Eminent domain cases in Virginia involve, often, a two-stage process by which to finally resolve the acquisition of private property for public use. At the end of trial, a condemnation jury (or commission) issues a report finding the amount of “just compensation” to be paid for the private property taken. The first stage addresses the confirmation, alteration, or modification of the report by the trial court under Virginia Code § 25.1-239. The second stage deals with the “the rights and claims of the persons entitled to” the proceeds of the condemnation award (including any dispute as to whom the funds belong as with, for example, lien holders) under Virginia Code §§ 25.1-240 and 25.1-241.
In Dwyer v. Town of Culpeper, Record No. 180178 (March 28, 2019), the Supreme Court of Virginia addressed whether a landowner timely filed his appeal from a condemnation proceeding in the context of the two-stage process. A jury awarded the landowner, Richard Dwyer, $762,240 in “just compensation” for 5.4 acres that the Town of Culpeper acquired through eminent domain to build a road. Dwyer contended that the property was worth $4.5 million and argued that the higher value was warranted based upon his plans to use the property in connection with his development of a large apartment complex.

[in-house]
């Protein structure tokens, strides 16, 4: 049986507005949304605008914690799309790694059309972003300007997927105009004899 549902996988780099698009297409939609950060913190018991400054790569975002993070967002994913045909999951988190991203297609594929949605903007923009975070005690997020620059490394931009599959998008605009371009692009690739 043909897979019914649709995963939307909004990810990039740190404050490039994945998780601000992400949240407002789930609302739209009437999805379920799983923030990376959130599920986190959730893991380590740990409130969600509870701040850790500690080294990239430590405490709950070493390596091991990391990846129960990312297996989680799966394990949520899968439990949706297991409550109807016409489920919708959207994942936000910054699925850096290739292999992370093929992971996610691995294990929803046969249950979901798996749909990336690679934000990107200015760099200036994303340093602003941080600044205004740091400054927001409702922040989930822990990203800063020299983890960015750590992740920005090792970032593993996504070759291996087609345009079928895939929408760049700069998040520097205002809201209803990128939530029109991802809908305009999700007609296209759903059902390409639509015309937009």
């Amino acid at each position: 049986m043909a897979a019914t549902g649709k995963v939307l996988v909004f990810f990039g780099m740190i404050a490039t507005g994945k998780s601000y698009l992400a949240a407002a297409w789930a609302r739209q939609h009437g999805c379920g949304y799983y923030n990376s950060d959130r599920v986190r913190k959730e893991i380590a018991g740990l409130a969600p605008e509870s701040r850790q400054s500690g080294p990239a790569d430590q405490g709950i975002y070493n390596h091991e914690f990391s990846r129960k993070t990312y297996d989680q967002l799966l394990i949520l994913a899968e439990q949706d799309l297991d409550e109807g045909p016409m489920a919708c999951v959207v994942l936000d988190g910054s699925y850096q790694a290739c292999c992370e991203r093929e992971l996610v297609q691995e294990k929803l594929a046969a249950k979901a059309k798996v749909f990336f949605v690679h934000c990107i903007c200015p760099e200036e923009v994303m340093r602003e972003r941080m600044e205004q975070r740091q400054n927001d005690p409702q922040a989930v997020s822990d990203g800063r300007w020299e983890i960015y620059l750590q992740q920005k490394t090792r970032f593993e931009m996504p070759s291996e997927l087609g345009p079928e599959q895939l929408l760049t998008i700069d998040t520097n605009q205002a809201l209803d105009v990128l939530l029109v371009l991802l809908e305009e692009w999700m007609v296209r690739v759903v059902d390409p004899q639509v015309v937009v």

The circuit court entered an order confirming the jury’s award of just compensation, stage one, but expressly reserved jurisdiction to address the second stage, which determines to whom the proceeds are to be paid. The issue concerned whether the specific reservation of jurisdiction to address the “second stage” matters extended the time period in which to note an appeal (and rendering the initial order confirming the report non-final for purposes of calculating when an appeal must be filed).
The Supreme Court recognized the “unique framework by which courts conduct condemnation proceedings.” Unlike traditional civil cases in which courts may retain jurisdiction to address various litigation matters, Virginia Code § 25.1-239(A) provides that “[t]he order confirming, altering or modifying the report of just compensation shall be final.” Specifically, the Supreme Court noted that “a confirmation order entered pursuant to  § 25.1-239, is separate and distinct from the distribution order. By statute, they can be appealed separately with neither impacting the other.” Because the landowner did not appeal from the Section 239 order within thirty days, the Supreme Court dismissed the appeal for failure to comply with the 30-day time requirement of Rule 5:9(a) of the Rules of the Supreme Court of Virginia.
Jeff Geiger leads Sands Anderson’s Eminent Domain Law Team. If you have any questions about this post or any other condemnation issues, please reach out to Jeff or any member of the Eminent Domain Law Team.